MACON, Ga. -- Update | The judge in the Stephen McDaniel case ended the bond hearing today by saying he wanted to think about both sides arguments and that he would rule on it at a later time.

The Prosecution asked for a bond set at $2.4M and the Defense asked for a $100k bond.

The ruling will most likely be handed down via fax later this afternoon to both parties.

Earlier -- Stephen McDaniel, the man accused of killing Agnes Scott and Mercer Law graduate Lauren Giddings, heads back to court Tuesday afternoon. McDaniel has an arraignment and a bond hearing before Superior Court Judge Phillip Brown.

Frank Hogue, a co-attorney for McDaniel, says McDaniel will enter a plea of not guilty and that will start the murder case of Lauren Giddings.

RELATED | Death penalty sought for Stephen McDaniel
MORE| Classmate indicted in Mercer law grad's murder
Giddings' boyfriend describes her last email

Hogue says the arraignment should be quick. What will take the bulk of the afternoon is McDaniel's bond hearing.

He says typically, the District Attorney would present an indictment within 90 days and a judge would deny bond in a death penalty case. But in this case, Hogue says the DA's office waited 115 days to present the indictment. He says McDaniel is therefore entitled to bond.

"If you can get a client out of jail on bond, you can take your time a little bit more,"Hogue said. "He's not being punished now. He's not suffering jail when he's presumed to be innocent. And the practical side is it's a lot easier to work with a client on preparing his case when he's out of jail."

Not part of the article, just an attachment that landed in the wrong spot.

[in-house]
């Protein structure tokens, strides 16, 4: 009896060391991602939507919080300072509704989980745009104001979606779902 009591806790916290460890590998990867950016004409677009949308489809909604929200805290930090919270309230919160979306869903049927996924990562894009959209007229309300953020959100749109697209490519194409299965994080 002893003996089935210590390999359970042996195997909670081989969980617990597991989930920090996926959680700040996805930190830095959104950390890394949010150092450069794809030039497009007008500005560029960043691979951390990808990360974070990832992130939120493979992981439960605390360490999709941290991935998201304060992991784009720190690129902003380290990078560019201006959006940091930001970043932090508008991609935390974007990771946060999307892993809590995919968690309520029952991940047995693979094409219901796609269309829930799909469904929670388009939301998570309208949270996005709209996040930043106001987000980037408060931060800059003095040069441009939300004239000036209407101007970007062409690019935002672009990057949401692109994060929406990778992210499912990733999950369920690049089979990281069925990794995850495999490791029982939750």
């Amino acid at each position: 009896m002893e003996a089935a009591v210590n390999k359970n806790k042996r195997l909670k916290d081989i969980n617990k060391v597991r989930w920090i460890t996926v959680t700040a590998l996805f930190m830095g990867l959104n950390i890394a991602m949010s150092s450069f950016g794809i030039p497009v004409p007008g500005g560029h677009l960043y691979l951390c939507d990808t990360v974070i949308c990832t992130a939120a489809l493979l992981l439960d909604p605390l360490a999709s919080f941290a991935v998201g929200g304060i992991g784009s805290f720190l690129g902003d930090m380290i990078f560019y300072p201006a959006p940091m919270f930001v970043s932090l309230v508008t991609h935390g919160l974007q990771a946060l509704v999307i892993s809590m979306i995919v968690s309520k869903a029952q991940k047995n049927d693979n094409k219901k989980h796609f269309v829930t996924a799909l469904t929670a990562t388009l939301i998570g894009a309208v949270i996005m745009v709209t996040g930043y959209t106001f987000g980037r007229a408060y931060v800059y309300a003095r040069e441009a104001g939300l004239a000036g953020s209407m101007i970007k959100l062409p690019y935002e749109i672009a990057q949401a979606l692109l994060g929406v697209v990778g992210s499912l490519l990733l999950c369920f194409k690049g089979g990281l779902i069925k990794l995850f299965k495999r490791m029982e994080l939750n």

Hogue and his co-counsel, Floyd Buford will present their evidence first in the bond hearing. They have to prove McDaniel is not a significant risk to others and their property, that he won't intimidate witnesses or obstruct justice, and that he is not at risk of committing a felony. Hogue says they will present McDaniel's clean record as proof of those points. They also have to prove he won't run away and avoid court. Hogue says they'll focus on his ties to the community to make that point.

"He's lived in Macon for the past seven years, four years at Mercer University undergrad and three years in law school," he said. "Then we're gonna show evidence of his ties to his home in Lilburn, Georgia. We'll have some photographs, some affidavits and other evidence about that."

The judge could set a bond too high for the McDaniels to afford. Hogue says he doesn't think that will happen, but bond could come with strings attached.

"The judge can add any conditions he wants," said Hogue. "He can make him stay in Macon. He can make him stay in Lilburn, and only come to Macon to meet with his attorneys for example. He could make him wear an electronic monitor around his ankle."

Even if Judge Brown does set bond Tuesday, McDaniel would remain in jail until bond is also set for his other charges of child sexual exploitation.

Read or Share this story: